OpenSSH Change a Passphrase With ssh-keygen command

Posted on in Categories , , last updated October 7, 2013

How do I change OpenSSH passphrase for one of my private keys under Linux, OpenBSD, FreeBSD, Apple OS X or Unix like operating systems?

You need to use the ssh-keygen command to generates, change manages and converts authentication keys for ssh. You should the see following files at $HOME/.ssh or ~/.ssh directory i.e. /home/you/.ssh/. You can use the ls -l $HOME/.ssh/ command to see the following files:

=> id_dsa : DSA authentication identity of the user

=> id_dsa.pub : DSA public key for authentication

=> id_rsa : RSA authentication identity of the user

=> id_rsa.pub : RSA public key for authentication

Changing a Passphrase with ssh-keygen

The -p option requests changing the passphrase of a private key file instead of creating a new private key. The program will prompt for the file containing the private key, for the old passphrase, and twice for the new passphrase. Use -f {filename} option to specifies the filename of the key file. For example, change directory to $HOME/.ssh. Open the Terminal app and then type:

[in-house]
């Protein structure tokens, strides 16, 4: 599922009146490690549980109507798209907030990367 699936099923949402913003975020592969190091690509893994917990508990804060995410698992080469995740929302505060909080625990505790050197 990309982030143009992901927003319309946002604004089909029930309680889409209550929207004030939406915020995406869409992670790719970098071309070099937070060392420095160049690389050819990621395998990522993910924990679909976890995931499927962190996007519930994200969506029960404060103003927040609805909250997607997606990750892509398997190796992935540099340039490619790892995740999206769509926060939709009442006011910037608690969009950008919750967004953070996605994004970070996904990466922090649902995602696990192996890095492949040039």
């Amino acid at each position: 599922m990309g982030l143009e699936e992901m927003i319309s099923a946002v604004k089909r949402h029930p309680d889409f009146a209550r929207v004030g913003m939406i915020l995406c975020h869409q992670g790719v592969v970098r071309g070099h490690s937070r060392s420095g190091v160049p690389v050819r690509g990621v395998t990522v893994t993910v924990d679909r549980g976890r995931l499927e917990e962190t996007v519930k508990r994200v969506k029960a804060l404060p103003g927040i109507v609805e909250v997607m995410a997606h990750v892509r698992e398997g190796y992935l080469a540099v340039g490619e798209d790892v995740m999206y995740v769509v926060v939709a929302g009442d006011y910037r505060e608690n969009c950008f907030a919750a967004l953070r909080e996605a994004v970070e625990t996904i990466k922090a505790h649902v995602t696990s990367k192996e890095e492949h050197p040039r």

$ cd ~/.ssh/

To change DSA passphrase, enter:
$ ssh-keygen -f id_dsa -p

To change RSA passphrase, enter:
$ ssh-keygen -f id_rsa -p
Sample outputs:

Animated gif 01: Changing your openssh passphrase
Animated gif 01: Changing your openssh passphrase

References
  • See ssh-keygen(1) man page for information on command line options.

Posted by: Vivek Gite

The author is the creator of nixCraft and a seasoned sysadmin and a trainer for the Linux operating system/Unix shell scripting. He has worked with global clients and in various industries, including IT, education, defense and space research, and the nonprofit sector. Follow him on Twitter, Facebook, Google+.

14 comment

  1. Heya,

    Thanks for sharing this useful information. It worked like a charm!

    Just another thing, what tool did you use to capture the screen input to an animated GIF, please?

    Thanks again,
    Giovanni

  2. Let’s say I want to give my SSH key used to access some servers to some else (e.g. because I’m not maintaining these servers anymore).

    I can change the password as explained above and give “id_rsa” and “id_rsa.pub” to this person and he’ll be able to SSH on these servers without changing anything on the servers, right?

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